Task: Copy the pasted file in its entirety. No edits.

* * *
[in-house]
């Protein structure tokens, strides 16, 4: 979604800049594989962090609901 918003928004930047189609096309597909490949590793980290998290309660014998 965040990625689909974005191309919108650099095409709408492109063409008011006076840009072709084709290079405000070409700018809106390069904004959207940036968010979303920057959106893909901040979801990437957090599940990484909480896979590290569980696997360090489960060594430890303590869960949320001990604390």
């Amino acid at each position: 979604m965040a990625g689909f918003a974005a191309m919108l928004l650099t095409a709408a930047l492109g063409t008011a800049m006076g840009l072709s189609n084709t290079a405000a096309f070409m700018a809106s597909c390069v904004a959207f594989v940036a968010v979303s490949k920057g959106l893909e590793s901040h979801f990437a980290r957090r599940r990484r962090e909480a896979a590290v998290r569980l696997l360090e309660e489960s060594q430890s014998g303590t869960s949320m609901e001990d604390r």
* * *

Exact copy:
[in-house]
């Protein structure tokens, strides 16, 4: 979604800049594989962090609901 918003928004930047189609096309597909490949590793980290998290309660014998 965040990625689909974005191309919108650099095409709408492109063409008011006076840009072709084709290079405000070409700018809106390069904004959207940036968010979303920057959106893909901040979801990437957090599940990484909480896979590290569980696997360090489960060594430890303590869960949320001990604390």
């Amino acid at each position: 979604m965040a990625g689909f918003a974005a191309m919108l928004l650099t095409a709408a930047l492109g063409t008011a800049m006076g840009l072709s189609n084709t290079a405000a096309f070409m700018a809106s597909c390069v904004a959207f594989v940036a968010v979303s490949k920057g959106l893909e590793s901040h979801f990437a980290r957090r599940r990484r962090e909480a896979a590290v998290r569980l696997l360090e309660e489960s060594q430890s014998g303590t869960s949320m609901e001990d604390r």